Pumpkin picking is not only a lot more fun than simply buying a pumpkin at the store, but it is also more eco-friendly! When choosing pumpkins and gourds, it is best to visit a local farm because it reduces carbon emissions by going directly to the product instead of having the product shipped to your grocery store from hundreds of kilometers away – and it supports local businesses too!
When it comes to carving vs. painting, it is best to carve a traditional jack-o-lantern because painted pumpkins have to be thrown in the trash afterwards, whereas a carved pumpkin can be composted or fed to wildlife. Finally, when carving, don’t throw out the pumpkin guts! The seeds can be roasted with some oil and salt, and the pulp can be used to make baked goods such as pies, muffins, soups, etc. Even if you don’t plan to cook anything with the pumpkin guts, you can still compost them, or if you don’t have a compost, opt to smash the pumpkin into pieces and bury it in your garden. Another alternative is to feed the plain dried seeds to wildlife, such as birds (for those on farms, chickens love them) and small mammals! Contact your local wildlife rehabilitation center or small local farms to see if they are in need of pumpkins for animals in their care!
4. Reduce Trick-or-Treating Transportation
It can be very tempting to drive from house to house with your kids, but a much healthier alternative – for you and the environment – is to bike or walk. You will not only burn more calories this way (so you can feel less guilt about all that candy you eat after), but you will also be reducing emissions. An alternative way to save on emissions is to drive to a nearby neighbourhood where you know the houses are relatively close together. In addition, make sure to bring along a re-usable bag, basket, or bucket to collect treats in!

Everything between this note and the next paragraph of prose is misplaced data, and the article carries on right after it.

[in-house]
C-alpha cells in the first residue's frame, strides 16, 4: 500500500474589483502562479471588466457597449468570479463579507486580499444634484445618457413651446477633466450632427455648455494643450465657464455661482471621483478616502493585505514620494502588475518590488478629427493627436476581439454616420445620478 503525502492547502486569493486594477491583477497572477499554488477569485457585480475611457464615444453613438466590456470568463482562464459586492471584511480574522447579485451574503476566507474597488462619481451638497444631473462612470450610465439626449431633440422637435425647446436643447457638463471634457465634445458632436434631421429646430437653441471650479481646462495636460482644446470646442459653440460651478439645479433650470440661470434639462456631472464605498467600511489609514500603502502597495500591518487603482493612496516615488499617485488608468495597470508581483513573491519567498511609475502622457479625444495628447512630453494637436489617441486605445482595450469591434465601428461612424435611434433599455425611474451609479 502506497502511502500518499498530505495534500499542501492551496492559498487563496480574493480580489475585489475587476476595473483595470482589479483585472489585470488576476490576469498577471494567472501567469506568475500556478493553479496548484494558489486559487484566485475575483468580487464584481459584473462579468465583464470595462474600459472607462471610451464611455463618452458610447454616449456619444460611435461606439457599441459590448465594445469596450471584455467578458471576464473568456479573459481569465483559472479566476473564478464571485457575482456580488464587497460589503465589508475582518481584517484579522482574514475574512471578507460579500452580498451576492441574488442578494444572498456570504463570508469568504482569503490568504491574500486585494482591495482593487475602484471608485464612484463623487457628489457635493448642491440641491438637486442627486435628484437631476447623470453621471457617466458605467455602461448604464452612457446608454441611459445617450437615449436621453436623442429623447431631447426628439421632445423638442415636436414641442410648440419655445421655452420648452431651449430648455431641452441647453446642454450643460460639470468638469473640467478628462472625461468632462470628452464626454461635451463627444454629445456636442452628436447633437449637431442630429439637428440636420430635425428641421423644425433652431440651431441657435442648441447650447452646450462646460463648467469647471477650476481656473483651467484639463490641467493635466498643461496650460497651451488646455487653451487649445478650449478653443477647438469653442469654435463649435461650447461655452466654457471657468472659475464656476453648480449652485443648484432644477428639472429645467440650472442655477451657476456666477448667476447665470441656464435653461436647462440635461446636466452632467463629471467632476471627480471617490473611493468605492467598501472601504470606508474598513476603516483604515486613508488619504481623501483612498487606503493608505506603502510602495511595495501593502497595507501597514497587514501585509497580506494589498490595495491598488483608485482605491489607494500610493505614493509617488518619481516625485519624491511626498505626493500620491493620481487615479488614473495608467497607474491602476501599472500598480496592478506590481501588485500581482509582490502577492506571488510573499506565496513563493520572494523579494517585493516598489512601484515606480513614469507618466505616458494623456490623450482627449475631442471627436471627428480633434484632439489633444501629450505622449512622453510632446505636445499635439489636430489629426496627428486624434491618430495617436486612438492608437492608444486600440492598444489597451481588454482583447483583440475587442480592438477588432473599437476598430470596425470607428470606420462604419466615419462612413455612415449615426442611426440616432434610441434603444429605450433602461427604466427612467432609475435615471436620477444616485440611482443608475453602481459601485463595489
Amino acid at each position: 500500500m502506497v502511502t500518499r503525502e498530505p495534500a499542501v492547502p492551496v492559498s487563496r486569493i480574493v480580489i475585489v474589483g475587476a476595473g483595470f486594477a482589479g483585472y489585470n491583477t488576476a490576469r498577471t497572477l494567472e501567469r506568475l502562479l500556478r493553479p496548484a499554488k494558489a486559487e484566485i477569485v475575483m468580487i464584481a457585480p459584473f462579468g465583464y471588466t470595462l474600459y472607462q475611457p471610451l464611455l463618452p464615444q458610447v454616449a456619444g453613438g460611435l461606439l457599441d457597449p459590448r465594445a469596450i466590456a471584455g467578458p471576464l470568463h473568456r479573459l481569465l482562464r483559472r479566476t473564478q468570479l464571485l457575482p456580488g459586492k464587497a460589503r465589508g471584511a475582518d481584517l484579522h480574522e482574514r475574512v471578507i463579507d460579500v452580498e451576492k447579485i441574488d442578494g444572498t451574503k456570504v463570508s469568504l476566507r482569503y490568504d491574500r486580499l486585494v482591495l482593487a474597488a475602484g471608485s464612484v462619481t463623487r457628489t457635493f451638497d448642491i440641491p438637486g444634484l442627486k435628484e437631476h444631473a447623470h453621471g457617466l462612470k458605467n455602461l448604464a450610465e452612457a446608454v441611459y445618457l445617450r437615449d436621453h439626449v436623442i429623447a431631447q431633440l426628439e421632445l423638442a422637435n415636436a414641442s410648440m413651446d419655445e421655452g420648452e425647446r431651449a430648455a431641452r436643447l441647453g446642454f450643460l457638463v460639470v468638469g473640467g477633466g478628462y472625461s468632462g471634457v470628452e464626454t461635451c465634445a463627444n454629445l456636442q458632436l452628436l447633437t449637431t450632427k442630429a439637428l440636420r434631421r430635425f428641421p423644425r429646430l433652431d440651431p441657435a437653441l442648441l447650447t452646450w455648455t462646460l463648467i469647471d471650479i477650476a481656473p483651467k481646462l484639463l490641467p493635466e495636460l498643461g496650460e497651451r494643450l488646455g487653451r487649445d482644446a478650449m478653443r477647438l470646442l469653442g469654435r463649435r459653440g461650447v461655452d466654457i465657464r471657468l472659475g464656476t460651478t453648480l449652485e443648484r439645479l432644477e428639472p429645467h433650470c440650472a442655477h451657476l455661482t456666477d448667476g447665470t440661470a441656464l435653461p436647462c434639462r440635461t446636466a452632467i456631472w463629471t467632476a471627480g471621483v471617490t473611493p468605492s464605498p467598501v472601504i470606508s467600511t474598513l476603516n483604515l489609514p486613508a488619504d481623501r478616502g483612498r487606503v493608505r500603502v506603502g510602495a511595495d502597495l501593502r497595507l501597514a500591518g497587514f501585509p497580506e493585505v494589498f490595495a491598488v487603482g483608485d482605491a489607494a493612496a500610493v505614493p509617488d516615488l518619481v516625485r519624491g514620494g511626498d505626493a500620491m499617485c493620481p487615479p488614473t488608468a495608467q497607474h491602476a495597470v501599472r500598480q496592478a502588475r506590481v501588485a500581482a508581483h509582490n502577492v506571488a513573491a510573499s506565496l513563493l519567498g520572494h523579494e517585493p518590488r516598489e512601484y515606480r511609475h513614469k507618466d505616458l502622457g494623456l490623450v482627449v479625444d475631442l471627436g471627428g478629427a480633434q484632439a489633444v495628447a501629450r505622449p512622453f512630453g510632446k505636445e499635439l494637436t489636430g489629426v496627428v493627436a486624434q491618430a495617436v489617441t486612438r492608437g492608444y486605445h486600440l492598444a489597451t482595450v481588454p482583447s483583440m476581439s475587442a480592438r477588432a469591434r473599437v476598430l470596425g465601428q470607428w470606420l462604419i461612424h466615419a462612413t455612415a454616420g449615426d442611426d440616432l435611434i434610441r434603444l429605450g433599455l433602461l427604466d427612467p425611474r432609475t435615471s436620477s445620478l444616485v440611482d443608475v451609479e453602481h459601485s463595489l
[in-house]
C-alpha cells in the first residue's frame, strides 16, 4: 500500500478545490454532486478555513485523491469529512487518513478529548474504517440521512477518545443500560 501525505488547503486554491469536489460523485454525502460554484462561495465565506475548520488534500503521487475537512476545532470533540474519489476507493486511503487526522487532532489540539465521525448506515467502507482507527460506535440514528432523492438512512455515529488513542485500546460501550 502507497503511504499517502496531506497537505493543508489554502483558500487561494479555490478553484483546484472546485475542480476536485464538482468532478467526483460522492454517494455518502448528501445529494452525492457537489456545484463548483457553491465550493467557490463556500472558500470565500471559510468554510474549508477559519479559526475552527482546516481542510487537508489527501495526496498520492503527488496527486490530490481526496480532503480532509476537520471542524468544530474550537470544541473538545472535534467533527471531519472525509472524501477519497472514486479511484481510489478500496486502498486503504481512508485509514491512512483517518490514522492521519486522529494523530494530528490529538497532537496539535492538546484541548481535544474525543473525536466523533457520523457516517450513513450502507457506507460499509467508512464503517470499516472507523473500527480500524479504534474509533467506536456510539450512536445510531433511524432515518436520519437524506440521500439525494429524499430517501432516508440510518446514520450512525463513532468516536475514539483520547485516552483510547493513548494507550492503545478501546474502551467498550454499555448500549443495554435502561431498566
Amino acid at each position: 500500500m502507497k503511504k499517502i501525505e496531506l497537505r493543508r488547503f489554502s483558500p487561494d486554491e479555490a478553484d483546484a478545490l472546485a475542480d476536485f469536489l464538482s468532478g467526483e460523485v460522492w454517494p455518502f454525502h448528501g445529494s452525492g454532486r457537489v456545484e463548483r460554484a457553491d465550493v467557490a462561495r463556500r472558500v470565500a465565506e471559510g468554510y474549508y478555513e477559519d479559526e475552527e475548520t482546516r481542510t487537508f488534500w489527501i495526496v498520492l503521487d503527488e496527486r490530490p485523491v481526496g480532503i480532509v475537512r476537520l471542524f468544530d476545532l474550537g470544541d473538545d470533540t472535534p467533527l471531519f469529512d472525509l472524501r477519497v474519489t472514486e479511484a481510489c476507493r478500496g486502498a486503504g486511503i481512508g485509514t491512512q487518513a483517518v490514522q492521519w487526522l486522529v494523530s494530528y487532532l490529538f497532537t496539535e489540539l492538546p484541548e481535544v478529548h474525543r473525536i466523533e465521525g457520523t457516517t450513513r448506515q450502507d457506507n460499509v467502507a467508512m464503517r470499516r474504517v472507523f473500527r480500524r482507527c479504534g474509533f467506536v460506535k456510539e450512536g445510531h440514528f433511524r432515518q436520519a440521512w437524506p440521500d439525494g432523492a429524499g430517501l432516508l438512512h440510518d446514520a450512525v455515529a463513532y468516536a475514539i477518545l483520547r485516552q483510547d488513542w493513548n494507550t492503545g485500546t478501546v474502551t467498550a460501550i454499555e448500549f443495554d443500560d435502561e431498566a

5. Buy Candy That is Less Wasteful
Individually packaged chocolate bars and candy can be extremely wasteful due to the excessive plastic packaging. Instead, opt for more bulk options, organic candies (pesticide-free), fair-trade candies, candies that have less packaging, or better yet, candies that are packaged in recyclable materials (e.g. Hershey’s Kisses, Starbursts). An alternative to buying candies altogether is to hand out fun little non-plastic trinkets, gifts, or toys instead.
Fairyland Trust/Hubbub. (2019). Halloween Clothing & Costumes Survey 2019.